Intel has quietly begun shipping its Optane SSD DC P5810X drives, which could be its last storage device based on the 3D XPoint memory. The new SSDs offer extremely high performance and ultimate durability at 100 drive writes per day (DWPD). Still, they are hardly different from the original Optane SSD DC P5800X-series products. So, what would you expect from the deceased Optane division?
Intel’s Optane SSD DC P5810X series currently includes 400GB and 800GB models that come in a 2.5-inch U.2 form factor with a PCIe 4.0 x4 interface. The drives sport performance figures up to 7200 MBps sequential read speed as well as up to 5400 MBps (800GB SKU) or 6000 MBps (400GB SKU) sequential write speed (such speeds make these drives one of the best SSDs today). As for random read/write performance, the drives are capable of up to 1.5M/1.38M IOPS at a five µs read/write latency.
The main selling point of these drives is, of course, their endurance rating of 100 DWPD, something that conventional 3D NAND-based products cannot offer, which is why Kioxia has XL-NAND and Samsung has Z-NAND (and which still cannot match the endurance of Intel’s Optane DC).
Intel’s Optane SSD DC P5810X line belongs to the codenamed Alder Stream family of drives, which already includes P5800X-series products, so it is logical to expect the new products to use similar controllers and 3D XPoint memory media. Meanwhile, the new P5810X drives have a considerably higher active power rating than their P5810X brethren, which on the one hand, means that they can sustain high temperatures for prolonged periods (yet they are not going higher than 70°C), but on the other hand indicates their lower their economic efficiency.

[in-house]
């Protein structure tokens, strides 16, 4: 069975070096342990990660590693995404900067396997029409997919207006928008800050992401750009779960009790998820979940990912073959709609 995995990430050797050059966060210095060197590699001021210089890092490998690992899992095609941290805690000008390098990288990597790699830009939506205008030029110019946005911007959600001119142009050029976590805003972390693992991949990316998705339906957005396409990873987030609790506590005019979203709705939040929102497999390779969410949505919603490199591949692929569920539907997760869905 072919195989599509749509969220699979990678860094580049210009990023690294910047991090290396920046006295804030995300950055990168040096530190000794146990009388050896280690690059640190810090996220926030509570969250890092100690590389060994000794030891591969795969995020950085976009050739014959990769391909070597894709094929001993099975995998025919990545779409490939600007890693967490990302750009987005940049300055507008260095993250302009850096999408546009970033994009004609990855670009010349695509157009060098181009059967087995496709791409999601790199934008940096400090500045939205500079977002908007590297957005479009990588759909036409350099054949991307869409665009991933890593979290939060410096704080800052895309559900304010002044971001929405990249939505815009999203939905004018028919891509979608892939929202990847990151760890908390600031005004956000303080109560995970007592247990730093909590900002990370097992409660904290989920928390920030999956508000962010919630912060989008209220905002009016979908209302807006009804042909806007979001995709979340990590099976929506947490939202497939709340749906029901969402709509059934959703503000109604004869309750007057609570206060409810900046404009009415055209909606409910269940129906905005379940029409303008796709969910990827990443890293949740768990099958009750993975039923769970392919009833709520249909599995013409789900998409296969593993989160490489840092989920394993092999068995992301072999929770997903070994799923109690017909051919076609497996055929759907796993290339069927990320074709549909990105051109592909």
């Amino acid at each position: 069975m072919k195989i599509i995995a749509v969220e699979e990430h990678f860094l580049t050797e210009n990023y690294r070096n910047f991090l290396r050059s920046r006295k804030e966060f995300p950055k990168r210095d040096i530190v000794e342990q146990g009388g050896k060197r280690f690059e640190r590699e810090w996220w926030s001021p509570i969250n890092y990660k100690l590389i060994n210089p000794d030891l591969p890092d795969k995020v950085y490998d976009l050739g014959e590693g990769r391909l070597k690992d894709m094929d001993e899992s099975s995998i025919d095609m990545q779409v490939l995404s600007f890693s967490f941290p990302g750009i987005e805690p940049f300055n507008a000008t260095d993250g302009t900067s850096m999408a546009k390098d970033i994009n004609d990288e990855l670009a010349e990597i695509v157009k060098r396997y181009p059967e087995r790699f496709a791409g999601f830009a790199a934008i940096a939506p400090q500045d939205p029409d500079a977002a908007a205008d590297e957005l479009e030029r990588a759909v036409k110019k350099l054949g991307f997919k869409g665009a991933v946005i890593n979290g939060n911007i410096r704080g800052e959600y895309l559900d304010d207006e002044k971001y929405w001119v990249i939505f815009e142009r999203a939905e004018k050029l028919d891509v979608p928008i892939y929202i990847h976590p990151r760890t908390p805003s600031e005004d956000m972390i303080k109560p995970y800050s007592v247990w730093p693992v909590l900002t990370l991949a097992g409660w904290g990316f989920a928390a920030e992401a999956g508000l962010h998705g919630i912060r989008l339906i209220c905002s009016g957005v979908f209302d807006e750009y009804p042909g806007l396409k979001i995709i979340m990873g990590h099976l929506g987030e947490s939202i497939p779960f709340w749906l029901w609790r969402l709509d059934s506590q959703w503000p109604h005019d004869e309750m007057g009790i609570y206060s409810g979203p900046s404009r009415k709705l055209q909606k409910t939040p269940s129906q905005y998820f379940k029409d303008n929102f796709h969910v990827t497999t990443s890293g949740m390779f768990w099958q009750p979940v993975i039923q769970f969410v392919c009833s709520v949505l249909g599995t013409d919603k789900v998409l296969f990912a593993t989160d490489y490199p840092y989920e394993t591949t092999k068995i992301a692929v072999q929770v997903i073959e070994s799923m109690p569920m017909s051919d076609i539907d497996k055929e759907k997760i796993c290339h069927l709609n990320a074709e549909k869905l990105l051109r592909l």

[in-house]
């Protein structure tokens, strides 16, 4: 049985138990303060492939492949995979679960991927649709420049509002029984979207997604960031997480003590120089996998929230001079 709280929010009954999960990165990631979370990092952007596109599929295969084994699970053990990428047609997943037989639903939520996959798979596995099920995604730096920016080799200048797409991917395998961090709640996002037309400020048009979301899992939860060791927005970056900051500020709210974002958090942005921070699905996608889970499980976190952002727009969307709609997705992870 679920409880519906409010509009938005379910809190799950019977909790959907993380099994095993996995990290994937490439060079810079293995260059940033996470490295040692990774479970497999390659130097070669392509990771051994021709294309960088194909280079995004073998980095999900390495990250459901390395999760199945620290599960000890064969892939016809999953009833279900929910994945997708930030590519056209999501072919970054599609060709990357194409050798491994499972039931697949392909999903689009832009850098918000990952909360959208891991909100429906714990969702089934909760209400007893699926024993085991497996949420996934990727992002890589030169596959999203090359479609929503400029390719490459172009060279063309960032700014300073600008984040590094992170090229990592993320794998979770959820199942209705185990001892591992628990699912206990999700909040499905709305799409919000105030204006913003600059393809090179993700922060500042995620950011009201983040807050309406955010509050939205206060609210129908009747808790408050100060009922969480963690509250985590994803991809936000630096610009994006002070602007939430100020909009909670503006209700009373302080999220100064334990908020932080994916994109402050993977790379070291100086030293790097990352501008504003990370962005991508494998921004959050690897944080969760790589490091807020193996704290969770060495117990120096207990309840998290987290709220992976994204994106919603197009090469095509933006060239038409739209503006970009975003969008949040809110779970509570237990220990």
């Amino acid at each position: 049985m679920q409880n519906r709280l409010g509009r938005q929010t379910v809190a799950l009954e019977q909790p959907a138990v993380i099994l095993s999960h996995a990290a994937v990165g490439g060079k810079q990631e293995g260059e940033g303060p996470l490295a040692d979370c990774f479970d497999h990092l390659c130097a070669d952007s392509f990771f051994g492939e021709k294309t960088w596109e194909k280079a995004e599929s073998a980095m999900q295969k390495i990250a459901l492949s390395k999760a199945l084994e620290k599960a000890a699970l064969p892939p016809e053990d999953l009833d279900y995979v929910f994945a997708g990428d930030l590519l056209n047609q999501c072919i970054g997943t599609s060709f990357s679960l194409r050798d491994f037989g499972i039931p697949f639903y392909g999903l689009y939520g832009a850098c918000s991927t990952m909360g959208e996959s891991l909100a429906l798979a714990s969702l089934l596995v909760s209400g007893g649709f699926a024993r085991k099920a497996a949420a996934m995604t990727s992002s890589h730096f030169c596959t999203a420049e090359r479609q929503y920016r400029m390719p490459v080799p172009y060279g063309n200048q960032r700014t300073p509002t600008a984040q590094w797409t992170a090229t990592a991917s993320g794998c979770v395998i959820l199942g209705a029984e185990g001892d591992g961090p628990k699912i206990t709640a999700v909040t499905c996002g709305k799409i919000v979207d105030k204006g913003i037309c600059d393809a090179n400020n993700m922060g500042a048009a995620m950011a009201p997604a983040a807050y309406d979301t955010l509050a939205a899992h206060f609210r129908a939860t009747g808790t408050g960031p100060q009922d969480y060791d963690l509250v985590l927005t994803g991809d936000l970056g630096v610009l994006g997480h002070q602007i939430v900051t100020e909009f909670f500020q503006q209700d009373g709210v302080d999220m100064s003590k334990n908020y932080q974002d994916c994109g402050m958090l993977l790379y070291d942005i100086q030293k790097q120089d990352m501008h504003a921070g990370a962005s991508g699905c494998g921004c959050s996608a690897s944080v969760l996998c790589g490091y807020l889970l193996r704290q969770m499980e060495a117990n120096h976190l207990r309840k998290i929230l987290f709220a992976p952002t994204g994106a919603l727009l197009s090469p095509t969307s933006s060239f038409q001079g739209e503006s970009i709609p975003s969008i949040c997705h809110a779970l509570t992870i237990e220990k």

We do not know how exactly Intel plans to position the new P5810X SSDs against existing P5800X drives. Intel has barely ever publicly talked about its Optane SSD DC P5810X drives. We only know about them because these devices (along with their Optane SSD DC P5811X counterparts in ruler form factor) passed NVMe interoperability tests early this year at the University of New Hampshire InterOperability Laboratory (the main validator of NVMe-compliant SSDs and controllers).
Perhaps the most important thing about the Optane SSD DC P5810X and Optane SSD DC P5811X is that these are probably the last 3D XPoint drives ever launched by Intel, as the company officially killed its Optane business earlier this year. We have no idea how long Intel plans to ship its 3D XPoint-based products, though we are sure that the company does not intend to produce 3D XPoint devices with a PCIe Gen5 interface.